Movies + TV

Teenage: An Interview With Jon Savage & Matt Wolf

A clip from the new documentary and some thoughts on the power of youth movements.

The trailer for Teenage.

If you’re planning to see the new documentary Teenage, which is out March 14 in the U.S. and now showing in select cinemas in the UK, definitely bring a notebook and pen. The first time I watched it, I filled pages with notes on the teen movements I learned about! It’s based on a book of the same name by the British punk historian Jon Savage, which outlines the development of the concept of “teenagers” from 1900 to 1945 and the hidden histories of young people who made powerful contributions to society and culture during that period.

The movie, directed by Matt Wolf, lays out how Germany’s most infamous collective of young people, the Hitler Youth, was created by the Nazis in order to direct the power of teen determination in their favor. I loved the idealism of the German Wandervogel, a group of teens who longed to return to nature after the horrors of World War I; the tenacity of Hamburg’s World War II–era Swing Kids, who flouted the law and partied to verboten American swing music; and the unwavering determination of the White Rose, a student organization from Munich that fearlessly spread anti-Nazi propaganda (and whose members were eventually executed for their activism).

The coolest part of the movie, which also explores American and British teen subcultures, is how it subtly positions teenage girls as the ultimate revolutionaries, as in the stories of White Rose member Sophie Scholl and the British hedonist Brenda Dean Paul. Although the movie ends just after WWII, the world-changing powers of teenagers (especially teenage girls) that gathered force during the first half of the 20th century can lives on today, perhaps more than ever.

I recently spoke with Jon and Matt about their inspirations and goals for Teenage, the importance of taking young people seriously, and what has—and hasn’t—changed about teenage life in the past 100 years.

LAURA SNAPES: I find it hilarious when adults freak out over selfies, as if the concept of image-conscious teenagers were anything new. Your book and film tell the story of Brenda Dean Paul, a 1920s socialite who was notorious for being a narcissist.

JON SAVAGE, author: People talk a whole lot of crap. Brenda is a fascinating character. She published a wonderful biography in 1935, and a lot of the stuff in her section comes directly from that book.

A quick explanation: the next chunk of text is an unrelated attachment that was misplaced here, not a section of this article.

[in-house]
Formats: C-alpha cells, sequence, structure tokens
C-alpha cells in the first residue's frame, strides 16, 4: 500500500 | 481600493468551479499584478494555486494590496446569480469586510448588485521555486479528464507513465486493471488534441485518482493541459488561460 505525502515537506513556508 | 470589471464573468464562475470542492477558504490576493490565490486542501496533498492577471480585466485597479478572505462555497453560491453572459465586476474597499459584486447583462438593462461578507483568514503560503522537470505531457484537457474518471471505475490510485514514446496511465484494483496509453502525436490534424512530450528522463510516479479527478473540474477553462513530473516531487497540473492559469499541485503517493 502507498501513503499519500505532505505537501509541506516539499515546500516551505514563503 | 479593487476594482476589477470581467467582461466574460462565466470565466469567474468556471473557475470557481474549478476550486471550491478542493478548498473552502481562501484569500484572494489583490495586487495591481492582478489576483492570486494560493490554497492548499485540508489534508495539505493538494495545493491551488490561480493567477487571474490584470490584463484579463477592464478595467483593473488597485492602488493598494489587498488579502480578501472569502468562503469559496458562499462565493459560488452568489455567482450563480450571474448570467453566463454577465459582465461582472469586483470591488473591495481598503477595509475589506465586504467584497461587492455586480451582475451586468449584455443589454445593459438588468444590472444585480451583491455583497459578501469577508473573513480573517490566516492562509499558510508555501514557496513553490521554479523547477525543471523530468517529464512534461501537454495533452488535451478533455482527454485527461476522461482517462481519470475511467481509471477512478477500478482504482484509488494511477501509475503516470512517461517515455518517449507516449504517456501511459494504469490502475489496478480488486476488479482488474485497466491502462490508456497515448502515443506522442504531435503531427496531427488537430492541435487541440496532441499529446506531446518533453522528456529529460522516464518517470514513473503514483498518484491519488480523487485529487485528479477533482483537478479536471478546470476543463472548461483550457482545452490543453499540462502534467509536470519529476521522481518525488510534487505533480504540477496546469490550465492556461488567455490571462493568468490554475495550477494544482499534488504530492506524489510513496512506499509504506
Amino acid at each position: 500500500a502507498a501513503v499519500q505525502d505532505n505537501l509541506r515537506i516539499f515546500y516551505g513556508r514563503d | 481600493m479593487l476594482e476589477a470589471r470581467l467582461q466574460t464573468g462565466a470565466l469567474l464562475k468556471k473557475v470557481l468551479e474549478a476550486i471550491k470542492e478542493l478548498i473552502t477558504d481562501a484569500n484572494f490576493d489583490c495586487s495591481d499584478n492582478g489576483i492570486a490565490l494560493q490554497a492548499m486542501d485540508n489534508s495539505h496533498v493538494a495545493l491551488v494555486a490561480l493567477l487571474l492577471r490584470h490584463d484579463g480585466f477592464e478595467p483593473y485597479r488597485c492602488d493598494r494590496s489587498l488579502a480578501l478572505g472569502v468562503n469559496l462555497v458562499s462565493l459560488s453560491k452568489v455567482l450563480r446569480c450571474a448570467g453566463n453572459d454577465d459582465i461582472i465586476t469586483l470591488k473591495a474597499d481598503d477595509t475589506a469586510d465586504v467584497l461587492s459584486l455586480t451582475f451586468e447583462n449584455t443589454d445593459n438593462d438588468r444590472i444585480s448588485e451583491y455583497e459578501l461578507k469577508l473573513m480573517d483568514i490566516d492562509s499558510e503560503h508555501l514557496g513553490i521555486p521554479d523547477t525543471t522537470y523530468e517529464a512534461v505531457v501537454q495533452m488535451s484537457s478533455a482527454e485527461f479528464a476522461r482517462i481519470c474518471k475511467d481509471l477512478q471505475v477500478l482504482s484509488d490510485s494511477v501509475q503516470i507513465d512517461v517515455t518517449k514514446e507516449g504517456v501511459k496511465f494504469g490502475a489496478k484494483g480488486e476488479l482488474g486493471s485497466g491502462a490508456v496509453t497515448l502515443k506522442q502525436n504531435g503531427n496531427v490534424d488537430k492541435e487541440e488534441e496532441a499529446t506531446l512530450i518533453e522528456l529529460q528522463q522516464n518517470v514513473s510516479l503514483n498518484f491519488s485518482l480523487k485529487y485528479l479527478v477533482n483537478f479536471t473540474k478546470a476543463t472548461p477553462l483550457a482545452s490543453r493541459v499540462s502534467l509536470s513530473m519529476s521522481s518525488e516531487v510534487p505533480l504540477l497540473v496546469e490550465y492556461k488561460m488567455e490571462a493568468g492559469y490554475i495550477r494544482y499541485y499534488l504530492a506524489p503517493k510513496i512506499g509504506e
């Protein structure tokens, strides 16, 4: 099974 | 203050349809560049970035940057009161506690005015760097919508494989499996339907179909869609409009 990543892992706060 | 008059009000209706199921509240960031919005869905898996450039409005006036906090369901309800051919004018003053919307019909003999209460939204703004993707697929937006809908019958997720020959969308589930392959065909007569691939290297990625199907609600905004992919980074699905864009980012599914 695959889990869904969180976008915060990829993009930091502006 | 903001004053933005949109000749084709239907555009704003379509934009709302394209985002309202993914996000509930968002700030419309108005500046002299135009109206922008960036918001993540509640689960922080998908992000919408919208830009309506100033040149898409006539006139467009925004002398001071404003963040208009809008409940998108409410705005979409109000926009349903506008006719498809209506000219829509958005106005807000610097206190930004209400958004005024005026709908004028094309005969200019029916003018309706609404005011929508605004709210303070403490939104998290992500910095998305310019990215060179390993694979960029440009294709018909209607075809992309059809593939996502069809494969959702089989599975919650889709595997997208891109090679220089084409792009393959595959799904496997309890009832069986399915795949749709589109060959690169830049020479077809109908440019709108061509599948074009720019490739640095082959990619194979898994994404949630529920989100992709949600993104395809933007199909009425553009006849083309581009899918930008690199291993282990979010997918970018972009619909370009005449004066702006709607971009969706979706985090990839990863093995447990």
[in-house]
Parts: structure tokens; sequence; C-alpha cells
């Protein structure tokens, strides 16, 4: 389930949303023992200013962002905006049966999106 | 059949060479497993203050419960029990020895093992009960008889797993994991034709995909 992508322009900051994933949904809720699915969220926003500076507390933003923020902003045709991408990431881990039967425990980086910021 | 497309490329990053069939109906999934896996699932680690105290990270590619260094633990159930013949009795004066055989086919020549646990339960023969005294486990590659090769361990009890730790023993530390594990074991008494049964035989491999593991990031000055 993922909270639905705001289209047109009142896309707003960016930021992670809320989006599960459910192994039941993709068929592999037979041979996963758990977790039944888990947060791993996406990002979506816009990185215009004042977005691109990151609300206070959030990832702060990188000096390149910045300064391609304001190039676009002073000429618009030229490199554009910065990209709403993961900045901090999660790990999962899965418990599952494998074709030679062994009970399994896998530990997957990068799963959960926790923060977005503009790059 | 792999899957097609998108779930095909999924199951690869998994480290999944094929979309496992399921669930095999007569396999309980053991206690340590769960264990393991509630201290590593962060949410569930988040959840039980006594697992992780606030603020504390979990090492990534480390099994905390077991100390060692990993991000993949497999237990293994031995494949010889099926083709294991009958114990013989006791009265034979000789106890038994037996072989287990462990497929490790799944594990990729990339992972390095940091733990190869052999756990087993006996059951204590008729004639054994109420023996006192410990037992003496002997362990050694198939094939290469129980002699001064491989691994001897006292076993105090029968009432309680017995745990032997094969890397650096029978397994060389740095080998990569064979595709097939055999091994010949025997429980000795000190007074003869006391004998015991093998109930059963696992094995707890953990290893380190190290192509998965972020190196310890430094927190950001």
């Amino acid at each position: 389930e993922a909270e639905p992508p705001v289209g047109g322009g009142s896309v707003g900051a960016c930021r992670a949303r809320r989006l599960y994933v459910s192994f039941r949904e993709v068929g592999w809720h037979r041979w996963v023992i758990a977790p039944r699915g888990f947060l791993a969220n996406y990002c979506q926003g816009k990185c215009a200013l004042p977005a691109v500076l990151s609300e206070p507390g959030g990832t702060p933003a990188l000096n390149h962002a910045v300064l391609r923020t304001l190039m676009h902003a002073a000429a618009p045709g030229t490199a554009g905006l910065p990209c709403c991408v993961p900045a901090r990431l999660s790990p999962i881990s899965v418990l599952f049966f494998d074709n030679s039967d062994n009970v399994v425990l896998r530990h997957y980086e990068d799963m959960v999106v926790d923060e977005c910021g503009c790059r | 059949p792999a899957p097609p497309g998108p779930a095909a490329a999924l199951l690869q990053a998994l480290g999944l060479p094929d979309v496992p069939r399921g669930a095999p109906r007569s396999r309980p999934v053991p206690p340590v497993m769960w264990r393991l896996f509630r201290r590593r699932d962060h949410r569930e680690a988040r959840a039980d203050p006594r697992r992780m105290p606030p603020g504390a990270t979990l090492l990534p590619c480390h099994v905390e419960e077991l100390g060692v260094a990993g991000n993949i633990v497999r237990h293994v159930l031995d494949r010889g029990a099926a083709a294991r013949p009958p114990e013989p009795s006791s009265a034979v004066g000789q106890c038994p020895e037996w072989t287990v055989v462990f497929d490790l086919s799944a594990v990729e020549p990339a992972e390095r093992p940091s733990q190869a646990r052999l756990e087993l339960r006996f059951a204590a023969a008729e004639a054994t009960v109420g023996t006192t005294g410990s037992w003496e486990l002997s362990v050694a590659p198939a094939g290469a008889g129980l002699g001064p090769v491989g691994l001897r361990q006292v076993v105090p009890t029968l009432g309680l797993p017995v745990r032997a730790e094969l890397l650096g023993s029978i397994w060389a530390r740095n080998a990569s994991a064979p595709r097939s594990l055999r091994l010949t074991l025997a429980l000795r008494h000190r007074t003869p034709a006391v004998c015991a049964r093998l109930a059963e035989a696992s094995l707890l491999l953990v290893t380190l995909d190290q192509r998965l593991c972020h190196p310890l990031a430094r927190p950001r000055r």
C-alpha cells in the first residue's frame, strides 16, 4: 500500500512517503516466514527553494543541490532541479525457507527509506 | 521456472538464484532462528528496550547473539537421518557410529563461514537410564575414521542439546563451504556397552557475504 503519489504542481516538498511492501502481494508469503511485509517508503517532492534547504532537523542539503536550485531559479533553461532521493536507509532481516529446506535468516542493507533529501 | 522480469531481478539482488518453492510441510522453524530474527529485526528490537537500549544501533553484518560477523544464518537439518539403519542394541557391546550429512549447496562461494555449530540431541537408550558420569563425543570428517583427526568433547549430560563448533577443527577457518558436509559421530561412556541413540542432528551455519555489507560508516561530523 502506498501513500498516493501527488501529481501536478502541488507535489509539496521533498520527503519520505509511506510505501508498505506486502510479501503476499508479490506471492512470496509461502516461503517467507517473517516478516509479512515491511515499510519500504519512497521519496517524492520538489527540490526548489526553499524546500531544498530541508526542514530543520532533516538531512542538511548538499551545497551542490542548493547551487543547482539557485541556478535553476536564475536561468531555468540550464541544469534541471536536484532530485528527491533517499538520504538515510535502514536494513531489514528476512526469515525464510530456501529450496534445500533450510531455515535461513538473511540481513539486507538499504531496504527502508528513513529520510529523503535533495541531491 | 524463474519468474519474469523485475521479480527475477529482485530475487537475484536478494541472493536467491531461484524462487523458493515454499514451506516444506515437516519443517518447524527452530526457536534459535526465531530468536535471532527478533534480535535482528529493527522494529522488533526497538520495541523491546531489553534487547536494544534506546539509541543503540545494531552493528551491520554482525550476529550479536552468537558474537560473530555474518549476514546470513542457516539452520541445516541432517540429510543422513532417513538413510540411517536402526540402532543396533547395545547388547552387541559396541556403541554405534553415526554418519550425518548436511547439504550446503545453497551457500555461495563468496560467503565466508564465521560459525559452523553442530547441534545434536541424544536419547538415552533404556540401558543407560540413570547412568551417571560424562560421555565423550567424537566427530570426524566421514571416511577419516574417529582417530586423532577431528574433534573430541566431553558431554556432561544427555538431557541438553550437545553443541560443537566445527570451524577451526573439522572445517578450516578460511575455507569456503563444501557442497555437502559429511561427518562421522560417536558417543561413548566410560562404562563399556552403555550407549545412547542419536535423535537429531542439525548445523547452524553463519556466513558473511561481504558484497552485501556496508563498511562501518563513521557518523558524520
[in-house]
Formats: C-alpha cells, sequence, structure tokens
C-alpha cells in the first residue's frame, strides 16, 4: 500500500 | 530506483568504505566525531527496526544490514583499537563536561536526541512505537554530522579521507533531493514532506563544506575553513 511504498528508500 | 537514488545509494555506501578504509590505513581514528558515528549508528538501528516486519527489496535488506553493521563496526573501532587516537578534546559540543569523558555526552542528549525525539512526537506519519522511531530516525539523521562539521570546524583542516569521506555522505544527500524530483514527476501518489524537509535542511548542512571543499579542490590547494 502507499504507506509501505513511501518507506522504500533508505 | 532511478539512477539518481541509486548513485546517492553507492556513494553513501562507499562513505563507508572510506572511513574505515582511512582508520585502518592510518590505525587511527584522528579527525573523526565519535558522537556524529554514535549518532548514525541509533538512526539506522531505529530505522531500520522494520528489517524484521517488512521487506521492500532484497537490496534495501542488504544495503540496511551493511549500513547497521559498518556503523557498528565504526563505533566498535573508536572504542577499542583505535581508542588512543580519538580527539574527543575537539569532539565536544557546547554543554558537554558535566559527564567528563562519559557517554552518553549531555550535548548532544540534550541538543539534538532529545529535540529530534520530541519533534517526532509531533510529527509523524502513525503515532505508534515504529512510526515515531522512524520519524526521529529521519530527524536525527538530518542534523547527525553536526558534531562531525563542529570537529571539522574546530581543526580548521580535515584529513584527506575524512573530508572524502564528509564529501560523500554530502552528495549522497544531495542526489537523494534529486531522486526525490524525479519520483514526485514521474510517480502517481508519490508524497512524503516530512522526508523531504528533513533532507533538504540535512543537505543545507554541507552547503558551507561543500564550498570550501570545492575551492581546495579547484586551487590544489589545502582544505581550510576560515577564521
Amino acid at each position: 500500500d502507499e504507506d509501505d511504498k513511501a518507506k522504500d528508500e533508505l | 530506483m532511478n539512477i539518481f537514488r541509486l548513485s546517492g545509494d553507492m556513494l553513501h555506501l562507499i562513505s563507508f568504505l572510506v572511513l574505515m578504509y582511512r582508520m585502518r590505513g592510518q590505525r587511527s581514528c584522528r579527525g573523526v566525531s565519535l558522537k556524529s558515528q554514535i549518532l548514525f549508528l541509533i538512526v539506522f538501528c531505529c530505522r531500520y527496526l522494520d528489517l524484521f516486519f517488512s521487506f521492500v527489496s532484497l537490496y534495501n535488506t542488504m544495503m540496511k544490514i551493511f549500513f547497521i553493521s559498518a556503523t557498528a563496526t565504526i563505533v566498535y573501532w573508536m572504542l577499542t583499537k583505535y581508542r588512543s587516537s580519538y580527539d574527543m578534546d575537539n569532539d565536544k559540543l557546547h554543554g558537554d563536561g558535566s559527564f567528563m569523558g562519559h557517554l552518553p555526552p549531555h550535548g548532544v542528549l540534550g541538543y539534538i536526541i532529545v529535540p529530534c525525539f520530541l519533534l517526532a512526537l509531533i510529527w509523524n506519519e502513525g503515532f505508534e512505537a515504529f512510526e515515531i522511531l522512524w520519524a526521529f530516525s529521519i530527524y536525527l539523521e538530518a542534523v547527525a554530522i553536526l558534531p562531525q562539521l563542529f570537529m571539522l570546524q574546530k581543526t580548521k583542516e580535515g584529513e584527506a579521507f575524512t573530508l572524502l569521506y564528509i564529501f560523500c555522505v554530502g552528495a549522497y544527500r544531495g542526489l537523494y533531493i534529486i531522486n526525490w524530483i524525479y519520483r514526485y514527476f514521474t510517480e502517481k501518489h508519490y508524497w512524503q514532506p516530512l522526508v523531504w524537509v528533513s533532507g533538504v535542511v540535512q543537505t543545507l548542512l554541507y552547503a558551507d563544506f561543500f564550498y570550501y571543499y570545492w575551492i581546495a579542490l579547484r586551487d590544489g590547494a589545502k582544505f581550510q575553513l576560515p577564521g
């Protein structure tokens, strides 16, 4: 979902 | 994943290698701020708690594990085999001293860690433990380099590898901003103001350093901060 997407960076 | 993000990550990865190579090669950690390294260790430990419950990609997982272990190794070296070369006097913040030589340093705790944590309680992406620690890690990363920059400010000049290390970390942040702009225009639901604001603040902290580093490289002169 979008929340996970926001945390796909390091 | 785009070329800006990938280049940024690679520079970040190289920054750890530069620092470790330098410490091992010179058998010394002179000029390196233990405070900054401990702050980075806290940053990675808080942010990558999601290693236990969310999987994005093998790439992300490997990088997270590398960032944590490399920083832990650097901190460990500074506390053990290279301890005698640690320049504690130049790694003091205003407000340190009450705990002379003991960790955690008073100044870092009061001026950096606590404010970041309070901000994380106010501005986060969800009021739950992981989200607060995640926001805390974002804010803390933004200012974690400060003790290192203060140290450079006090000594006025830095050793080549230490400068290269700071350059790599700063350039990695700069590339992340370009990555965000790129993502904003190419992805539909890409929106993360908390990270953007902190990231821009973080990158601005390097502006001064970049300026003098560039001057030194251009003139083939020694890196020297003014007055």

And the footage of the Hamburg Swing Kids that you used in the film came from home movies, right?

Yes. I think it was shot by rich kids, since they had their own camera. It’s extraordinary that it exists. In constructing the film, we had a problem: During these stages of youth culture’s development, almost all the footage of teenagers was by adults, from an adult perspective, so if we were going to show the dialectic between the adult perspective and the teenage perspective, we had to get it from [teenagers’ home movies], diaries, and autobiographies.

We didn’t want the material to be a dry, adult voiceover–type thing where you’re being told. We wanted to place you in the state of what it was really like to be a young person in these particular times, places, struggles, and situations, and give you some emotional taste of that. Otherwise, [the story] would have been lifeless and dead, and being a teenager is very emotional—you feel things very keenly then. What happens in your adolescence and teenage years stays with you for the rest of your life.

Based on your research and your personal experiences, do you think there were times where teenagers were more valued in the wider culture?

Oh, god, no. It was all ghastly. I was 16 in ’69, at the tail end of the hippie thing, and I remember adults looking at me disapprovingly because I had long hair. I used to go around by myself a lot, and I’d scowl at them—I was pretty sulky. I remember feeling very disapproved of.